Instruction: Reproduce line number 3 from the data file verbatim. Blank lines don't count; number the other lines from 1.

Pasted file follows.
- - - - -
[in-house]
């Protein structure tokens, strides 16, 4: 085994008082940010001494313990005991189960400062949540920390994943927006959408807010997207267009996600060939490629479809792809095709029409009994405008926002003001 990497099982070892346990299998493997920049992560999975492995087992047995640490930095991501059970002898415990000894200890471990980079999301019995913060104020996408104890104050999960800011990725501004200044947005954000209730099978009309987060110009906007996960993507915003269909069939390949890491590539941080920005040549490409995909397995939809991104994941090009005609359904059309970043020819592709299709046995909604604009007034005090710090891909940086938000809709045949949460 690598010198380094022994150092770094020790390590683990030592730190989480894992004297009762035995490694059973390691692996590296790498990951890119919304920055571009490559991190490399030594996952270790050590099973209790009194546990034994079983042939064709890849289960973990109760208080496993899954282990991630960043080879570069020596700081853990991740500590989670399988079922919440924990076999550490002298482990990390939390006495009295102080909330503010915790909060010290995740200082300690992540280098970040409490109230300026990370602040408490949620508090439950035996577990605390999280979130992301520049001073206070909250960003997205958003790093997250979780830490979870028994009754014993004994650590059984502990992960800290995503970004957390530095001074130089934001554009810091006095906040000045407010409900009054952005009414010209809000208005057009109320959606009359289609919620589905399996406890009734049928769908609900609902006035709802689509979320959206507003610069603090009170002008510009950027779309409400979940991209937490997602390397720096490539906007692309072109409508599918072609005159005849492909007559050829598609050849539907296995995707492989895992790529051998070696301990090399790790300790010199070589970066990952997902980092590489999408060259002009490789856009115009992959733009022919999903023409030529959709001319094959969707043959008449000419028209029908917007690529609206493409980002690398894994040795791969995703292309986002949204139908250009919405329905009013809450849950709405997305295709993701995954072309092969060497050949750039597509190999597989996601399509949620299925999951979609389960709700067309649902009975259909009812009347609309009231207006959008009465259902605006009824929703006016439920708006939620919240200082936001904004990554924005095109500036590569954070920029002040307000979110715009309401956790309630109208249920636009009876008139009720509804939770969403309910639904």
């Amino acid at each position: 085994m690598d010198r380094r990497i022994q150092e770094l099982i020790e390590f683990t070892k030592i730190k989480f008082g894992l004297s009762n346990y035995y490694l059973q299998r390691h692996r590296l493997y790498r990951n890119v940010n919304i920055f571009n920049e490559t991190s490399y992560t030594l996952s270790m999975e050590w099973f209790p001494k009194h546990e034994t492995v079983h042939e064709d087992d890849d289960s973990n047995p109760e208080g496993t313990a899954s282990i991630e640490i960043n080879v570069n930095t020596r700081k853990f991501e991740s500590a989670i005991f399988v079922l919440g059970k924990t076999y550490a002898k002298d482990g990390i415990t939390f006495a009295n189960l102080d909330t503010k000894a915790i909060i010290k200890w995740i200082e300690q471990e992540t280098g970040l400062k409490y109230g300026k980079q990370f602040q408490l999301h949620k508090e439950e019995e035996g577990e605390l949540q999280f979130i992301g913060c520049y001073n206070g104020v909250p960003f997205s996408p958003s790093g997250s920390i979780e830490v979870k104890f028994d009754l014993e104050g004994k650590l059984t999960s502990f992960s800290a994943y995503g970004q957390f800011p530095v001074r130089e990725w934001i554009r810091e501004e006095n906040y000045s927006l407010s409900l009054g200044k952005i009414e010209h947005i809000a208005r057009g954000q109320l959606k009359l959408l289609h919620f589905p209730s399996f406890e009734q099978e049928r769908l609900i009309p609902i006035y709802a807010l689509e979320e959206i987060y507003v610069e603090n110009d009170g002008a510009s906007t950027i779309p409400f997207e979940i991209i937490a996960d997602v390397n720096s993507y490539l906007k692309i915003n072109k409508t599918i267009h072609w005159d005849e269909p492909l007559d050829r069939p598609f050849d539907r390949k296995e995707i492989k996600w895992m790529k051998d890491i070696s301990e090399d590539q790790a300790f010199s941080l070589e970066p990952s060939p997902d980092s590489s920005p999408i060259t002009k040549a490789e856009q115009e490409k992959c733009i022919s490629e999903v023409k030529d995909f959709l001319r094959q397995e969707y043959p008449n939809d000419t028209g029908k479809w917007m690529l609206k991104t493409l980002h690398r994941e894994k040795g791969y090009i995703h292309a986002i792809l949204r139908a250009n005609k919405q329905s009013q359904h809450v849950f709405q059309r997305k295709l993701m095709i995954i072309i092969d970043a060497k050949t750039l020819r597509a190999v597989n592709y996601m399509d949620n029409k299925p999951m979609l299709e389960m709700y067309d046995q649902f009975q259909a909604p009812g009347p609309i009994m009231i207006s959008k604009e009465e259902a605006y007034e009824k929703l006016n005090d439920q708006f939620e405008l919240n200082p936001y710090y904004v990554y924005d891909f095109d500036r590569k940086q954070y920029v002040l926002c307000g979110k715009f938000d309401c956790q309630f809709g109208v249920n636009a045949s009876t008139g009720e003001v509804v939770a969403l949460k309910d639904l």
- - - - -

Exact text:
């Amino acid at each position: 085994m690598d010198r380094r990497i022994q150092e770094l099982i020790e390590f683990t070892k030592i730190k989480f008082g894992l004297s009762n346990y035995y490694l059973q299998r390691h692996r590296l493997y790498r990951n890119v940010n919304i920055f571009n920049e490559t991190s490399y992560t030594l996952s270790m999975e050590w099973f209790p001494k009194h546990e034994t492995v079983h042939e064709d087992d890849d289960s973990n047995p109760e208080g496993t313990a899954s282990i991630e640490i960043n080879v570069n930095t020596r700081k853990f991501e991740s500590a989670i005991f399988v079922l919440g059970k924990t076999y550490a002898k002298d482990g990390i415990t939390f006495a009295n189960l102080d909330t503010k000894a915790i909060i010290k200890w995740i200082e300690q471990e992540t280098g970040l400062k409490y109230g300026k980079q990370f602040q408490l999301h949620k508090e439950e019995e035996g577990e605390l949540q999280f979130i992301g913060c520049y001073n206070g104020v909250p960003f997205s996408p958003s790093g997250s920390i979780e830490v979870k104890f028994d009754l014993e104050g004994k650590l059984t999960s502990f992960s800290a994943y995503g970004q957390f800011p530095v001074r130089e990725w934001i554009r810091e501004e006095n906040y000045s927006l407010s409900l009054g200044k952005i009414e010209h947005i809000a208005r057009g954000q109320l959606k009359l959408l289609h919620f589905p209730s399996f406890e009734q099978e049928r769908l609900i009309p609902i006035y709802a807010l689509e979320e959206i987060y507003v610069e603090n110009d009170g002008a510009s906007t950027i779309p409400f997207e979940i991209i937490a996960d997602v390397n720096s993507y490539l906007k692309i915003n072109k409508t599918i267009h072609w005159d005849e269909p492909l007559d050829r069939p598609f050849d539907r390949k296995e995707i492989k996600w895992m790529k051998d890491i070696s301990e090399d590539q790790a300790f010199s941080l070589e970066p990952s060939p997902d980092s590489s920005p999408i060259t002009k040549a490789e856009q115009e490409k992959c733009i022919s490629e999903v023409k030529d995909f959709l001319r094959q397995e969707y043959p008449n939809d000419t028209g029908k479809w917007m690529l609206k991104t493409l980002h690398r994941e894994k040795g791969y090009i995703h292309a986002i792809l949204r139908a250009n005609k919405q329905s009013q359904h809450v849950f709405q059309r997305k295709l993701m095709i995954i072309i092969d970043a060497k050949t750039l020819r597509a190999v597989n592709y996601m399509d949620n029409k299925p999951m979609l299709e389960m709700y067309d046995q649902f009975q259909a909604p009812g009347p609309i009994m009231i207006s959008k604009e009465e259902a605006y007034e009824k929703l006016n005090d439920q708006f939620e405008l919240n200082p936001y710090y904004v990554y924005d891909f095109d500036r590569k940086q954070y920029v002040l926002c307000g979110k715009f938000d309401c956790q309630f809709g109208v249920n636009a045949s009876t008139g009720e003001v509804v939770a969403l949460k309910d639904l």